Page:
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Community of Support Invaluable When Facing Mental Health Issues

28 July 2016
  Kim Palchikoff |

"Meet Mom: She heads up my community of support.”

For all of us who have mental health issues — whether short term or for our entire lives — there’s one thing I know for sure: They cause a lot of uncertainty and instability, especially in the beginning when emotions can be overwhelming. It can be frightening when your mind is not at ease and isn’t reliable all the time, and you aren’t thinking clearly and are overreacting. 

It’s like a car that only sometimes works, and you never know whether it will until you try to drive off.

I’ve been dealing with issues of the mind for a long time. Like many others who have a physical or mental disability, I’ve developed coping methods, like tow trucks for the unreliable car.

Among them is to depend on “my people.” Mostly they are friends; a few are family members. They are my substitute minds, in a way. Over the years I’ve learned that mental illness is not a place for solitude and isolation. I frequently reach out and ask my people for their opinions. In fact, I’m not at my best when I’m trying to make all of my decisions by myself — what kind of career to pursue, what big purchases to make and how to somehow start exercising. I still haven’t figured that last one out. I can be impulsive more than the average Joe — that’s part of being bipolar — so I suppose it’s a good thing my mother taught me to never buy anything I can’t take back.

Meet Mom: She heads up my community of support. She says she’s on my imaginary “board of directors” because she probably knows me — and my disability — better than anyone else does. I run most of my big decisions by her. 

She grew up when women married young and had kids young, and family was the center of everything. Still, she has always stood out for her self-reliance and independence — traits I probably will never have.

But she has taught me a lot more than how to be a smart shopper. I credit her for imparting on me a love of travel and other cultures, and a keen understanding that not all of the world speaks English, lives in America and is white. 

From a young age, she encouraged me to learn Spanish, a language she mastered in college, because she had a gut feeling that the United States would one day be a bilingual country, and that by speaking Spanish I would always have a job. She just loved the poetic Hispanic culture and the mariachi music.

When I was young, she stirred my passion for writing. As a young divorcee she took my brother and me to live on a commune (kibbutz) in Israel, far from our relatives in California. She would buy me light-blue aerograms — sheets of light paper bearing postal stamp imprints that are designed to be mailed inexpensively — and I’d write endless descriptions of our life in the Middle East, my first attempts at writing a memoir. I wrote in cursive as small as I could, to squeeze as many words as possible on the thin piece of paper.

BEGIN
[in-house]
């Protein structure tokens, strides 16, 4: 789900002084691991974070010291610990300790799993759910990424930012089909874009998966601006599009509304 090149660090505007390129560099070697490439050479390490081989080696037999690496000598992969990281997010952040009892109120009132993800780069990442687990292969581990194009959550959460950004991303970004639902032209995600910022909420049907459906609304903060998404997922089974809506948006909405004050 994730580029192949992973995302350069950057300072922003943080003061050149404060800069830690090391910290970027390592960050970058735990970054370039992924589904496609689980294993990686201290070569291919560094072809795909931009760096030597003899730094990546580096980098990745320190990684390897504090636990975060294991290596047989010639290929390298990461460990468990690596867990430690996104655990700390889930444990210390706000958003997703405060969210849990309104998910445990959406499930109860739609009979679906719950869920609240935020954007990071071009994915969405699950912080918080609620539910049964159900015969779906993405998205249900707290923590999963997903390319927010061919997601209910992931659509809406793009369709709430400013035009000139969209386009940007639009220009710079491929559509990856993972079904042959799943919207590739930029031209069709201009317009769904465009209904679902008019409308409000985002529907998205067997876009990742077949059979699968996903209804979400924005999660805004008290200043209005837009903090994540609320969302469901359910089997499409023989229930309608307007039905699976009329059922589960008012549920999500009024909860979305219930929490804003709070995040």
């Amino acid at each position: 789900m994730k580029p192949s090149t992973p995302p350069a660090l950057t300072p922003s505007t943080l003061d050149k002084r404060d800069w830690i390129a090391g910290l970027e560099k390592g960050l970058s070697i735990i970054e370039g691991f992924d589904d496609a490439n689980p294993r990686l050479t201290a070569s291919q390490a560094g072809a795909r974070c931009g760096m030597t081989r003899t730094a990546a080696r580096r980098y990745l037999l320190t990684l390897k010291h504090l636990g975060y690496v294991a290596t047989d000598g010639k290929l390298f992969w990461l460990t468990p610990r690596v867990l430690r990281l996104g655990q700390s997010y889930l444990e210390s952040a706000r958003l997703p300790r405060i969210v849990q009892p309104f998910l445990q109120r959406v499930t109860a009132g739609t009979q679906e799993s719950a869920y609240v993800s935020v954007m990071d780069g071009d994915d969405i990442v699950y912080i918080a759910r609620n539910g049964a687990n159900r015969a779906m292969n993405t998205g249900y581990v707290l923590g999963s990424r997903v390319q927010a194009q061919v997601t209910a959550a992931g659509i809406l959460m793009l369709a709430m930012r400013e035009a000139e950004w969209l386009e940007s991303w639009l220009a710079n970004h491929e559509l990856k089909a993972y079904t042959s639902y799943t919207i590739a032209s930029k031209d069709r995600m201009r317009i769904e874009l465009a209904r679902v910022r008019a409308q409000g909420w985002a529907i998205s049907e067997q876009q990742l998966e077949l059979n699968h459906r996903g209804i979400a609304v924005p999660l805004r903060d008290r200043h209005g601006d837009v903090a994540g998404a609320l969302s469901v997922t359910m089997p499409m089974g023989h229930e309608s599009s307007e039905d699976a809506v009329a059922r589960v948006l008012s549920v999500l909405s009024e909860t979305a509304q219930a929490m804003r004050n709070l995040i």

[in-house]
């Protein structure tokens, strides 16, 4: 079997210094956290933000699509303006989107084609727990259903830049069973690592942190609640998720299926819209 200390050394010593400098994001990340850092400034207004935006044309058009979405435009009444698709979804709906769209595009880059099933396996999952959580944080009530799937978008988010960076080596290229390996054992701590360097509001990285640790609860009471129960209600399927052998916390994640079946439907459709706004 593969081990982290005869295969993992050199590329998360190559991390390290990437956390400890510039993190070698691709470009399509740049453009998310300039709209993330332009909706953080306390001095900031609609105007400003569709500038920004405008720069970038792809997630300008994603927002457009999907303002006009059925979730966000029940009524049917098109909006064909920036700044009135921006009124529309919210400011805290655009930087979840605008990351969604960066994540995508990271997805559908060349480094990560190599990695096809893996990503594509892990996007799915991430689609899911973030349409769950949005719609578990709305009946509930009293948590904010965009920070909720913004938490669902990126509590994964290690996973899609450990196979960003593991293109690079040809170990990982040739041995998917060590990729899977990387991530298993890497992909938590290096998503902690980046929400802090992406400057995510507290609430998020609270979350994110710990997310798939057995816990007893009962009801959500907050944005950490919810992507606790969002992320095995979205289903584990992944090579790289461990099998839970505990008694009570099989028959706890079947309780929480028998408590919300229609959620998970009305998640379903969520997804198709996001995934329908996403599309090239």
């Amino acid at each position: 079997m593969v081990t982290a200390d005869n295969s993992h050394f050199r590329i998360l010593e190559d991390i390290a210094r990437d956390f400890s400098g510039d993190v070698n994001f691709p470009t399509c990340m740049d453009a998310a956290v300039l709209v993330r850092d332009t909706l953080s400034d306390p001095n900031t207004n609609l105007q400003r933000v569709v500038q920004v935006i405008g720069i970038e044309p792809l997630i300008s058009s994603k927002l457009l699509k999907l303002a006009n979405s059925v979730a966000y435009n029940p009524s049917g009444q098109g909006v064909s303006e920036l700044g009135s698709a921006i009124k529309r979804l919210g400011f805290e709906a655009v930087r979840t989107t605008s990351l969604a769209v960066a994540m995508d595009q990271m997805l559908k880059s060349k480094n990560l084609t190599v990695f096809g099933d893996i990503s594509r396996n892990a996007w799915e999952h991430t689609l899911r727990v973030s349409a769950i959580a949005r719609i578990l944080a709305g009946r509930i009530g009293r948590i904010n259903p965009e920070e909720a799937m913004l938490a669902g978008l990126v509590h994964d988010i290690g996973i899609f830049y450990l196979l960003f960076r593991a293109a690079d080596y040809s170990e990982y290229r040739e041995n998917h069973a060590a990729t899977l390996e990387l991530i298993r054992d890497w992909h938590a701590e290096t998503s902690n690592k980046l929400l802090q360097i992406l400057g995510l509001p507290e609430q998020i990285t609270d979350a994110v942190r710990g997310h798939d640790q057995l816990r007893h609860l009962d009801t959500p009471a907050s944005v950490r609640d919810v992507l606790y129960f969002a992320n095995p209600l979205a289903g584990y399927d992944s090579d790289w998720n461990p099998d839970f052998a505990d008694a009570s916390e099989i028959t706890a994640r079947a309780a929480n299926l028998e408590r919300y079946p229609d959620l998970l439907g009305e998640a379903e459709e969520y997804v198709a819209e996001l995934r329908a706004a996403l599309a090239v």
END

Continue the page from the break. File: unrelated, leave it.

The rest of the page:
She still is my No. 1 reader, the first to see my words in print. It’s not just a mother-daughter bonding exercise; she actually is a terrific editor and always makes good points in her critiques.

To her, and now to me, life is about helping others. She spent her career as a counselor doing a range of things such as counseling elementary schoolchildren and families, supporting HIV-positive people and counseling American children living on military bases in Europe. 

She’s the kind of person who’s always inviting others over for dinner and taking them to the airport in the wee hours, and she frequently reminds me that one of life’s beauties is to love other people, be kind to them and help them out when they need it.

Many of my peers grew up with mothers like her, who wanted nothing more than for their daughters to grow up to be independent, to have our own jobs and money, and to be able to make our own decisions. Her generation of women saw their own lives transformed over the years.

Living with a disability, especially a mental illness, can often mean you’re not as independent as you’d like. Sometimes we’re clingy.

In my 20s, when I lived in Russia, the psychiatrists there used to recommend as part of my treatment that I get married. I used to pooh-pooh their advice, writing it off as antiquated Eastern European sexist foolishness.

But I’ve come to agree with those doctors: A key factor for anyone with a mental illness finding success is living with someone who loves them more than the moon. It could be a spouse; for me, it was — and is — Mom.

I haven’t thanked her enough for all that she has done for me. I know living with someone who has a disability can be a burden. But even though I failed her lesson on how to balance a checkbook, she has taught me one of the most important lessons parents can teach their children: how to be kind and loving to others.


Kim Palchikoff writes about mental health for the Las Vegas Sun. Readers may write to her at or visit her website at Distributed by


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